EU justice commissioner Didier Reynders said at a meeting of parliamentary committees on Thursday that justice reforms in Poland “continue to be a source of serious concern”. He also assessed that “they increased the influence of the executive and legislative powers over the justice system to the detriment of the independence of judges.” Reynders also spoke about the situation of journalists, women and LGBTI people in the country.
Didier Reynders, the European Commissioner for Justice, is visiting Warsaw. Reynders spoke, inter alia, at the Thursday meeting of the Sejm’s justice and EU affairs committees, where he presented the “Report on the rule of law of 2021”. It covers four areas: justice, anti-corruption framework, media pluralism and other institutional issues related to checks and balances.
Didier Reynders on the judiciary: reforms remain a source of serious concern
Reynders emphasized that the rule of law is the legal, political and economic foundation of the EU, and that its failings affect other countries. He said that the report was part of the dialogue within the Union aimed at preventing or aggravating existing problems.
– As for the justice system [w Polsce – przyp. red.], we say in our report that reforms, including the latest developments, remain a source of serious concern, he said.
He said that “the reforms carried out since 2015 have increased the influence of the executive and legislative powers on the justice system to the detriment of the independence of judges” and prompted the European Commission to initiate a procedure under Art. 7 sec. 1 of the Treaty on European Union, which is still pending.
He recalled that in April this year, the Commission referred a case against Poland to the Court of Justice of the European Union in connection with the laws on the judiciary, which – he said – undermine the independence of judges and are inconsistent with EU law, and in July this year. The CJEU ordered interim measures in this regard. The EU Tribunal ordered the suspension of the activities of its Disciplinary Chamber, not recognized by the Supreme Court, which, in the opinion of many lawyers, judges and constitutionalists, is not a court within the meaning of the law.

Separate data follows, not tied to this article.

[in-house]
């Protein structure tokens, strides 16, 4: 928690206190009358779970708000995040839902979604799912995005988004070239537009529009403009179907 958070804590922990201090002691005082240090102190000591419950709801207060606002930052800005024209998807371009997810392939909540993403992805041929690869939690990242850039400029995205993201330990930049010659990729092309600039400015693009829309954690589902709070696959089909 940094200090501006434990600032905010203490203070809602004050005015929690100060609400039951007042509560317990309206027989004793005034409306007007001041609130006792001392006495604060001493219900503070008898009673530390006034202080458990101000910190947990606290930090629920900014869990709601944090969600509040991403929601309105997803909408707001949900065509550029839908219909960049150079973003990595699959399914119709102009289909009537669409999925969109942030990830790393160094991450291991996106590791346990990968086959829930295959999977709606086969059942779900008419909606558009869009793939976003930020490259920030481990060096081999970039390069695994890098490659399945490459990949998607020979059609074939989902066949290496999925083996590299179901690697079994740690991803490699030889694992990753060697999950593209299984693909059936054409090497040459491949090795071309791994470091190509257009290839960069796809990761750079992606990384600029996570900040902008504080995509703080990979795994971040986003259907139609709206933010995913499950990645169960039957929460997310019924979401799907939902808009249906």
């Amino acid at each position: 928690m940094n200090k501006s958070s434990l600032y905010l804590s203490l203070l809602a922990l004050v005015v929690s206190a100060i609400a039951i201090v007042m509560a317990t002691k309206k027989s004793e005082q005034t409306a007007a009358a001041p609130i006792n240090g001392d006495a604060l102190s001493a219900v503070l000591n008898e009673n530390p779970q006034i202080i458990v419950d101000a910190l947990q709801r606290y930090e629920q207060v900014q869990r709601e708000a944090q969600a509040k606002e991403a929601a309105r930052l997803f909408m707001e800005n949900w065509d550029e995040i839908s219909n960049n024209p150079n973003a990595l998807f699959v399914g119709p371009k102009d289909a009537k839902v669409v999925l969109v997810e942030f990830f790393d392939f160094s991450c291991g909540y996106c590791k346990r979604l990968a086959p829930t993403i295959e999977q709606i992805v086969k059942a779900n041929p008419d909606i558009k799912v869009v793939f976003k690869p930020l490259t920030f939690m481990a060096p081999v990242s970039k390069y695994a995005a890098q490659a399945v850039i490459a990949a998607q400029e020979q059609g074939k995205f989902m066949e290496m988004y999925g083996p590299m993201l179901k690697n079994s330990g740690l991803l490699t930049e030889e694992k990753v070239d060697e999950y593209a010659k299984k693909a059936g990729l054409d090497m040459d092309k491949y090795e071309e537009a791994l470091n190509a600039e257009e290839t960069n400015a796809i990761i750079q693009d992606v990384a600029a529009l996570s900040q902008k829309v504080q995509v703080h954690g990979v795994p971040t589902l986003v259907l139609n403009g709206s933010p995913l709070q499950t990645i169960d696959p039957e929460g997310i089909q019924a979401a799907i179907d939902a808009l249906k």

Reynders pointed out that, as a result of failure to comply with this order, a daily fine was imposed on Poland, to be paid until all measures have been introduced or until a final judgment is issued in the case.
He recalled that also in July, the CJEU ruled that the disciplinary system for judges in Poland was inconsistent with EU law, and that the National Council of the Judiciary continued to operate despite questioning its independence.
He noted that there were also irregularities in the procedure for appointing judges of the Constitutional Tribunal. – The Commission is also very concerned about the recent judgments of the Polish Court of 14 July and 7 October. These judgments challenge the basis of the European Union and directly challenge the unity of the European legal order. Poles must be able to rely on fair and equal treatment by the judiciary, just like all European Union citizens. We cannot and will not allow our shared values to be put at risk, he said.
On July 14, the Constitutional Tribunal, examining a question from the unrecognized Disciplinary Chamber of the Supreme Court, ruled that the provision of the EU treaty, based on which the Court of Justice of the EU obliges Member States to apply interim measures regarding the judiciary, is unconstitutional. On October 7, the Polish Court ruled that selected provisions of the Treaty on European Union are inconsistent with the Constitution.
EU commissioner on the situation of journalists, women and LGBTI people in Poland
Reynders said that the European Commission also identified risks in the report in terms of the effectiveness of the fight against high-level corruption, including undue influence on allegations of corruption for political purposes. He emphasized that there are doubts regarding, inter alia, subordination of the Central Anticorruption Bureau to the executive power and the fact that the minister of justice is also the prosecutor general. Both of these functions are performed by Zbigniew Ziobro (Solidarna Polska, PiS club).
In addition, he said, the European Commission pointed out that although the Polish media market has so far been considered diversified, there are concerns about the “negative effects of the takeover of Polska Press by the state-owned concern Orlen” and worse conditions for foreign entities. She also noted that “since 2020, the professional environment of journalists has deteriorated due to intimidation, court proceedings, growing lack of protection and brutal actions during protests, including by the police forces.”